By Aligning Databases, Scientists Match Old Drugs with New Diseases

By Veronique Greenwood | August 18, 2011 4:33 pm


What’s the News: For all the testing we do, drugs are still mysterious things—they can activate pathways we never connected with them or twiddle the dials in some far-off part of the body. To see if drugs already FDA-approved for certain diseases could be used to treat other conditions, scientists lined up two online databases and discovered two drugs that, when tested in mice, worked against diseases they’d never been meant for, suggesting that mining of such information could be a fertile strategy for finding new treatments.

How the Heck:

What’s the Context:

  • Searching FDA-approved drug databases for effects that can be brought to bear on other illnesses isn’t that unusual in chemistry. Many scientists begin studies this way.
  • But what’s nice about this study is that one of the databases, the Omnibus, is crowdsourced: researchers have been adding information to it, bit by bit, for decades, and it’s available for free. Generally, free databases that have accreted over time aren’t considered the most reliable datasets, but as this study shows, they can get the job done.
  • Having the two databases pull from each other is a nice touch as well—most studies are just looking to work on a single, specific disease, but here, any combination of drug and disease is up for investigation.

Not So Fast: These particular drugs would need quite a bit more testing to see if they could be useful for these illnesses in humans. As one computational chemical biologist said to ScienceNOW, “Topiramate hits quite a lot of targets and has complex side effects, while the doses needed for functional effects for cimetidine seemed high,” though he still praised the study’s goals: “This is a really important concept; it is almost like they are looking for an antidote to a disease.”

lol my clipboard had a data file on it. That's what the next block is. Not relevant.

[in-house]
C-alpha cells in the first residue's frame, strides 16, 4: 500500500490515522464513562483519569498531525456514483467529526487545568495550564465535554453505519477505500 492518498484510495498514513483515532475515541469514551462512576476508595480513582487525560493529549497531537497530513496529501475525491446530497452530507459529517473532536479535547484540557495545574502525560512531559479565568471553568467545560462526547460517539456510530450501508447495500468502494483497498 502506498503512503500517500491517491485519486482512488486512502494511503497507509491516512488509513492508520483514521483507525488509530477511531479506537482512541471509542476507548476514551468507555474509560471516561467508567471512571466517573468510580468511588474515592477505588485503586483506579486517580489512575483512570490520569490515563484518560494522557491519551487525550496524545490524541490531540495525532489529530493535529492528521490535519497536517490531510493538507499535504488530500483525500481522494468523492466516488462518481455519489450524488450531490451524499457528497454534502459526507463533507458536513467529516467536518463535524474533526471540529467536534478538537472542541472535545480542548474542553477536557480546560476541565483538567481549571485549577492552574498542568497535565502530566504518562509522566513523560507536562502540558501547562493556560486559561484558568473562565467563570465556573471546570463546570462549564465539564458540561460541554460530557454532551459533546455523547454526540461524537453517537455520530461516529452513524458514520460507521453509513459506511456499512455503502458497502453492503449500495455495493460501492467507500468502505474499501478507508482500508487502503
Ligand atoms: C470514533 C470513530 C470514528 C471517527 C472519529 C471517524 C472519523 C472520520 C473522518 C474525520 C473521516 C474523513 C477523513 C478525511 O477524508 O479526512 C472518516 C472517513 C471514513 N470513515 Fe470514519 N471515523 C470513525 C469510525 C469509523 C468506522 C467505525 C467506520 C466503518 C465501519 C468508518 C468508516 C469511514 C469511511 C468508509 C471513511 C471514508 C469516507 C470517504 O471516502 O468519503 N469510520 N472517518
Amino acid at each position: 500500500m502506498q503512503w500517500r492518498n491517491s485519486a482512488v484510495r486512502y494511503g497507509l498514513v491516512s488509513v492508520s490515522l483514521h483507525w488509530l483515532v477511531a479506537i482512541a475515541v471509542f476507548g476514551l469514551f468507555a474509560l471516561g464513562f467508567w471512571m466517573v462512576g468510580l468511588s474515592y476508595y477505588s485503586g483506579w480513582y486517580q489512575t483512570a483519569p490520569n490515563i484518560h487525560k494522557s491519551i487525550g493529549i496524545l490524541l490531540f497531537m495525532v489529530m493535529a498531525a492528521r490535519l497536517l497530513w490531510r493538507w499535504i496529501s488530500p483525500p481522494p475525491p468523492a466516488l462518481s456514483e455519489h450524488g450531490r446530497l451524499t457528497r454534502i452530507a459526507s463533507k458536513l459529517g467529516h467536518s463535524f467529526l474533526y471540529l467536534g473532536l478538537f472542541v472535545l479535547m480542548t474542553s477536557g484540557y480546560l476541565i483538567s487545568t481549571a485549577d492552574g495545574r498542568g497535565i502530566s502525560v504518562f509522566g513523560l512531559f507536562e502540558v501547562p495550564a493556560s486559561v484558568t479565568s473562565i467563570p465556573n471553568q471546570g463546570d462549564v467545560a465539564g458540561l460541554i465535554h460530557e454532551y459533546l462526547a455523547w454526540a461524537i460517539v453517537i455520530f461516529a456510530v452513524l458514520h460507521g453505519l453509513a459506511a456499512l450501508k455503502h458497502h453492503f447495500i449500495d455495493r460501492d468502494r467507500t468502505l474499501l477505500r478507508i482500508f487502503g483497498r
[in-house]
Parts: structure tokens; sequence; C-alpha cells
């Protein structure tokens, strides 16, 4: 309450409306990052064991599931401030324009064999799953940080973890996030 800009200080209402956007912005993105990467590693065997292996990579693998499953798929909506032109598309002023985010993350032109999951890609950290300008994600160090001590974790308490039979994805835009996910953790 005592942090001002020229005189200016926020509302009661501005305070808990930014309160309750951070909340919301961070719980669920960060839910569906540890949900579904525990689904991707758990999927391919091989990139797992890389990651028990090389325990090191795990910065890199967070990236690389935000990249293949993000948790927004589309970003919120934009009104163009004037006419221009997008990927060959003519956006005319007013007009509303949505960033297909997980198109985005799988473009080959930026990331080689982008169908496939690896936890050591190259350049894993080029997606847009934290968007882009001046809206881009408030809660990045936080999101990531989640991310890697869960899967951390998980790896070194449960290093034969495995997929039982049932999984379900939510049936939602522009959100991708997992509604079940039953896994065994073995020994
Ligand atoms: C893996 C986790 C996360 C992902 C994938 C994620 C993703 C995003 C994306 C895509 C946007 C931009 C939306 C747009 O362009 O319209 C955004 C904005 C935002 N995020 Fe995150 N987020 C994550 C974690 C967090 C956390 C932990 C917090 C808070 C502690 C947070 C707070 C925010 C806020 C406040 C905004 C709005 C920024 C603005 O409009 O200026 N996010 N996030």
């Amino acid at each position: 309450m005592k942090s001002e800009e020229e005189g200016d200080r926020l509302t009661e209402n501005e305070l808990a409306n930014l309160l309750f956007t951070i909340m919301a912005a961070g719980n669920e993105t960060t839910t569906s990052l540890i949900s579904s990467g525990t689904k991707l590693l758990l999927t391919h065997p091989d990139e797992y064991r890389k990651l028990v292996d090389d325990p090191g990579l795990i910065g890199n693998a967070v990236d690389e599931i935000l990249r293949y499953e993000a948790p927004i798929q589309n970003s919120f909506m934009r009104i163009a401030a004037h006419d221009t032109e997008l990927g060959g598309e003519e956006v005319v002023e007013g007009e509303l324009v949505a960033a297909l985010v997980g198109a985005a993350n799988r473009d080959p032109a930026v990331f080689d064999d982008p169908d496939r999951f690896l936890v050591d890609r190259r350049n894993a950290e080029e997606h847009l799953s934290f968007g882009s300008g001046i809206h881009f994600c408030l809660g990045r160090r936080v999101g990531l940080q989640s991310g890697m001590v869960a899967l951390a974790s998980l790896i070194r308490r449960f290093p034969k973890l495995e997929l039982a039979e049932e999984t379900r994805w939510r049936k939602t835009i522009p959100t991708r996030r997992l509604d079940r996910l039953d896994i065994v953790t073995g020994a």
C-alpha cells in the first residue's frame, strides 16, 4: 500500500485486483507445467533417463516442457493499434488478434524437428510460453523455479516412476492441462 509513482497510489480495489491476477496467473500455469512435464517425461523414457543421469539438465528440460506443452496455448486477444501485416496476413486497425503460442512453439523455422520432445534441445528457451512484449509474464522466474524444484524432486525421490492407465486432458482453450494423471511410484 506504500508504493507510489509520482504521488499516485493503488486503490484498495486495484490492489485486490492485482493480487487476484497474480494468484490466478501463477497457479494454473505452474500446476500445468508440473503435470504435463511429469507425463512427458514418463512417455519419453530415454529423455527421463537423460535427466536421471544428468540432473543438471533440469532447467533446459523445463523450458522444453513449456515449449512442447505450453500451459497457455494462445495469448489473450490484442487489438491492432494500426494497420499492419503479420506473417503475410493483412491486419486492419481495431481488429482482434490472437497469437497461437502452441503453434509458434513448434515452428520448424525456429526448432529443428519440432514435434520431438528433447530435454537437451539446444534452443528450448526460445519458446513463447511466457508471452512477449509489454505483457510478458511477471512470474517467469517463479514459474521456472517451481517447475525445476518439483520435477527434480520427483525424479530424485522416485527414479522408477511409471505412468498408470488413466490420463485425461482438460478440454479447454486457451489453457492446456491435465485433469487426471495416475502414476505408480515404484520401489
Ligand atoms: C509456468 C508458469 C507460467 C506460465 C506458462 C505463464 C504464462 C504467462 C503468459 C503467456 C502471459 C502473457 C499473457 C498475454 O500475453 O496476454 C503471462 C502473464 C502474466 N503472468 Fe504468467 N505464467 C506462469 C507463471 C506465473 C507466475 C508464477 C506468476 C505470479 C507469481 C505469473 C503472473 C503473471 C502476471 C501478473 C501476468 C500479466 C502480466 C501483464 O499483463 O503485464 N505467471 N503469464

The Future Holds: Unfortunately, through a quirk of the incentive system in pharmaceuticals, it’s unlikely that companies that first developed these drugs will invest the time and money required to test them for new uses: their patents have expired, so the companies don’t stand to profit from it. But perhaps drugs still under patent, or drugs just beginning to be tested, could be explored this way. With new drugs few and far between these days, re-purposing old ones could be a way for drug companies to fund further research.

Reference: Dudley et al. Computational Repositioning of the Anticonvulsant Topiramate for Inflammatory Bowel Disease. Science Translational Medicine. 17 August 2011: Vol. 3, Issue 96, p. 96ra76 DOI: 10.1126/scitranslmed.3002648

Sirota et al. Discovery and Preclinical Validation of Drug Indications Using Compendia of Public Gene Expression Data. Science Translational Medicine. 17 August 2011: Vol. 3, Issue 96, p. 96ra77. DOI: 10.1126/scitranslmed.3001318

Image credit: psyberartist / flickr

  • amphiox

    Unfortunately, through a quirk of the incentive system in pharmaceuticals, it’s unlikely that companies that first developed these drugs will invest the time and money required to test them for new uses: their patents have expired, so the companies don’t stand to profit from it.

    And this is what robust publicly funding research is for, and why it is important.

  • Iain